Via an article in the print TV Guide, the CW has announced its intention to turn themselves into the all-Gossip-Girl-and-America’s-Next-Top-Model network. Not too long ago, I mentioned that the network gave early pickups to every one of their shows except freshmen shows Reaper and Aliens in America, both of which have shaped up to place among the funniest shows on TV, and by far the best the CW has to offer (I like Everybody Hates Chris and Supernatural, but they don’t compare). At the time, I wasn’t worried about their future prospects. Neither show had come back from its long strike hiatus, so it made sense that the CW would want to see how they performed this spring.
Well, now I’m worried. The network has dismantled its comedy development department, while Dawn Ostroff runs around telling everyone they want to saturate the teen-girl demographic. First on the agenda: a suspiciously promising remake of Beverly Hills, 90210, which will be helmed by two former Freaks & Geeks writers and star Jessica Stroup (Reaper), Tristan Wilds (The Wire), and Jessica Walter (Arrested development). Jeff Judah and Gabe Sachs also teamed up for the short-lived Life as We Know It, a show I never took the time to watch but have since heard developed from focus-grouped teen-angst to something a little more interesting and substantial—approaching the quality found in my all-time favorite Freaks & Geeks episode, “The Garage Door,” which the team wrote.
I want to be outraged and offended that the CW dares to cancel its best shows in favor of a remake of a show that kinda sucked in the first place. It’s among the small group of shows that put fledgling Fox on the map, generating a great deal of buzz in its first season. After that wore off, Beverly Hills, 90210 coasted on its camp value more than anything else. Yet, I can’t get too outraged because it looks like the CW…kinda wants it to be good. Before hiring Judah and Sachs, they hired Rob Thomas (of the late, lamented Veronica Mars) to write the pilot and develop the show. Though he stepped down, it’s not like they replaced him with a couple of hacks. They’re trying.
Like everything else the CW does, they manage to do “half-assed” exceedingly well. Why take people (both cast and crew) affiliated with some of the best television in the past decade…to remake something that isn’t worth remaking? Worse than that, they’re remaking something that isn’t worth remaking as an identical twin to a moderately successful show already on their network. Usually knockoffs come from competing networks, and they’re almost never successful. Banking on the 90210 brand-name recognition might sound like a smart move—it worked when adapting the popular Gossip Girl teen novels to television—it will end in tears, or possibly with Dylan McKay’s criminal dad getting blown up in his car in the school parking lot.
Aliens in America (The CW)—“We thought about burning them but thought that was too Nazi.” To me, there’s really nothing funnier than pearl-clutching parents trying to get literature banned in schools. Recently, a school district where a friend of mine teaches had a mother who tried to have a variety of classic books removed from the curriculum. Many of them had been on district-approved lesson plans for decades, but this parent wanted them banned because of context-free excerpts she read on the Internet. She was literally laughed out of the school board’s office. Aliens in America riffs on this familiar (and, it seems, increasingly common) idea, but the real meat of the story is in Justin’s rabid obsession with drawing women. Especially women with gargantuan breasts. Especially when they’re nude. Inspired by an assignment to read Madame Bovary, a disgusted/terrified Franny decides to join up with the book-banning cause.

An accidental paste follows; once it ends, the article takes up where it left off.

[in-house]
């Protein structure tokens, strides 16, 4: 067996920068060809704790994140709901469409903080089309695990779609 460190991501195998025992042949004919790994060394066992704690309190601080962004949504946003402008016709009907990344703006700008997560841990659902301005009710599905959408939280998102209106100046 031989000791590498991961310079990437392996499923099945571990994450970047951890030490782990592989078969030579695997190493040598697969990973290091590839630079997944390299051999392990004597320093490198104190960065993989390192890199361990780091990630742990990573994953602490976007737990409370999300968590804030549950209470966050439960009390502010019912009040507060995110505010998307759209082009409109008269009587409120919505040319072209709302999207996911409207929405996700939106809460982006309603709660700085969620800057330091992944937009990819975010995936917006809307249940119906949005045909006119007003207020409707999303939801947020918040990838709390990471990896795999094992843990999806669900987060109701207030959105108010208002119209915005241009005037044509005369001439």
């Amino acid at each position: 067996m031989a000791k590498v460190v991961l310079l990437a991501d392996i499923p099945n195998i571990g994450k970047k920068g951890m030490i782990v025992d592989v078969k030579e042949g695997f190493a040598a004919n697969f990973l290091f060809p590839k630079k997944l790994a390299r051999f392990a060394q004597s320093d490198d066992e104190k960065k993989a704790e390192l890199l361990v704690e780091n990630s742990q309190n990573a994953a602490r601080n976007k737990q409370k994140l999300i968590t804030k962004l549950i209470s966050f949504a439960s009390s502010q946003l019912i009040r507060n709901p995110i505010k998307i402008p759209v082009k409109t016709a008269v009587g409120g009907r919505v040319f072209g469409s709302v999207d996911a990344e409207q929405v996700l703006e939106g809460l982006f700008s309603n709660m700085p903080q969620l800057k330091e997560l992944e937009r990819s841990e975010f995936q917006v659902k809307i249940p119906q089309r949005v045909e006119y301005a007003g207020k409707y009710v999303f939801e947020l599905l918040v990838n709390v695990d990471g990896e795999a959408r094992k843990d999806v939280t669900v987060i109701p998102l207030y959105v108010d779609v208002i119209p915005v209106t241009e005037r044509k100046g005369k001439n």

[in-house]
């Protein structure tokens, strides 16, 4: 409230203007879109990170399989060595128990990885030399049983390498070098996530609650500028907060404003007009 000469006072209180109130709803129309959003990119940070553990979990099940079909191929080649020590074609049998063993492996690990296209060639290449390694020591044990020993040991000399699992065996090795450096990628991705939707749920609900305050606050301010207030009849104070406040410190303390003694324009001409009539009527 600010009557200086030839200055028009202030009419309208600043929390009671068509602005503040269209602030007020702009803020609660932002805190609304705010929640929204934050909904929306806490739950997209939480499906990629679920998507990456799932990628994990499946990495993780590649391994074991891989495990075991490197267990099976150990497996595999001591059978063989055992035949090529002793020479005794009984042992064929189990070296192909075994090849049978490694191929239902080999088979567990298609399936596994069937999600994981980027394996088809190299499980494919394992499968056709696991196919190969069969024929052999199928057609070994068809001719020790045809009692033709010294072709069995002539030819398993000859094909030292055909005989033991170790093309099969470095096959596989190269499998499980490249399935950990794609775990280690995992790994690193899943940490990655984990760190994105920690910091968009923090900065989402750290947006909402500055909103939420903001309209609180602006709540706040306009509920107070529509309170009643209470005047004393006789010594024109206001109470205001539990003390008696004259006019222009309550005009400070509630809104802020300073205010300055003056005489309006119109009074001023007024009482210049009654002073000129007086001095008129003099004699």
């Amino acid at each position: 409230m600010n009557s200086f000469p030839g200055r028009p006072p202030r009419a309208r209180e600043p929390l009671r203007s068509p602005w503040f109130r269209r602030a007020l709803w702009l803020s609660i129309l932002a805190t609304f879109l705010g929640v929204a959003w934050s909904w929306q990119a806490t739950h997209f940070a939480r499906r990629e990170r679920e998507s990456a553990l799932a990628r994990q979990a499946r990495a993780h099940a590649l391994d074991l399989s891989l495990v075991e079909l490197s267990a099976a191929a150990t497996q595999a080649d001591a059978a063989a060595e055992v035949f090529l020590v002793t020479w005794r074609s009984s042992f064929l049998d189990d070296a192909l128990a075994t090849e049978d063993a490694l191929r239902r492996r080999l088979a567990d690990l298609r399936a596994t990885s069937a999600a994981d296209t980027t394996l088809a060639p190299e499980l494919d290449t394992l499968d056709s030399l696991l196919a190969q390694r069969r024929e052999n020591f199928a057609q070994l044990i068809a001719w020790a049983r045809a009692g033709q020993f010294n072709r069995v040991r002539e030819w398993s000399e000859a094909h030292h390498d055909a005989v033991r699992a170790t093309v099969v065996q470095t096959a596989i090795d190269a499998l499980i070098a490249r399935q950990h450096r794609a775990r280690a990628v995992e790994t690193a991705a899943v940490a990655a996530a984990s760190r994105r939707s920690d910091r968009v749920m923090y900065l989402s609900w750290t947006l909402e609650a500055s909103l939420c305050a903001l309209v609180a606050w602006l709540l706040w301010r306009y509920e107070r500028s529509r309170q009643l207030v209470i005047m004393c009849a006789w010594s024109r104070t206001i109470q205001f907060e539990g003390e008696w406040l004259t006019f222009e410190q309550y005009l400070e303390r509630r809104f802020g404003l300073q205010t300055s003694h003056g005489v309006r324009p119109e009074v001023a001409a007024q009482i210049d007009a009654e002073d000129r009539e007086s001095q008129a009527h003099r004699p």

What made this episode great is that it would have been out of character if Franny just deciding, at random, to help a group of parents get books banned. Reenforcing the show’s strangely positive family values, she only does this out of concern for her son. Then, the writers wisely but subtly undermined the mob-mentality belief that banning books with sexual content and profanities will prevent their kids from having sex or using profanities. Franny actually dares to read the books—rather than a few out-of-context quotes—and realizes they aren’t harmful. How’s a kid going to learn to make a choice if they don’t know anything about the world in which they live?
As they have done a few times, the show wrapped with a nice bonding moment between man’s-man Gary and artistic weirdo Justin. It’s great that they’re able to find common ground, even though neither full understands where the other comes from. Don’t cancel this show, CW. Turning your entire schedule into Gossip Girl clones won’t save you.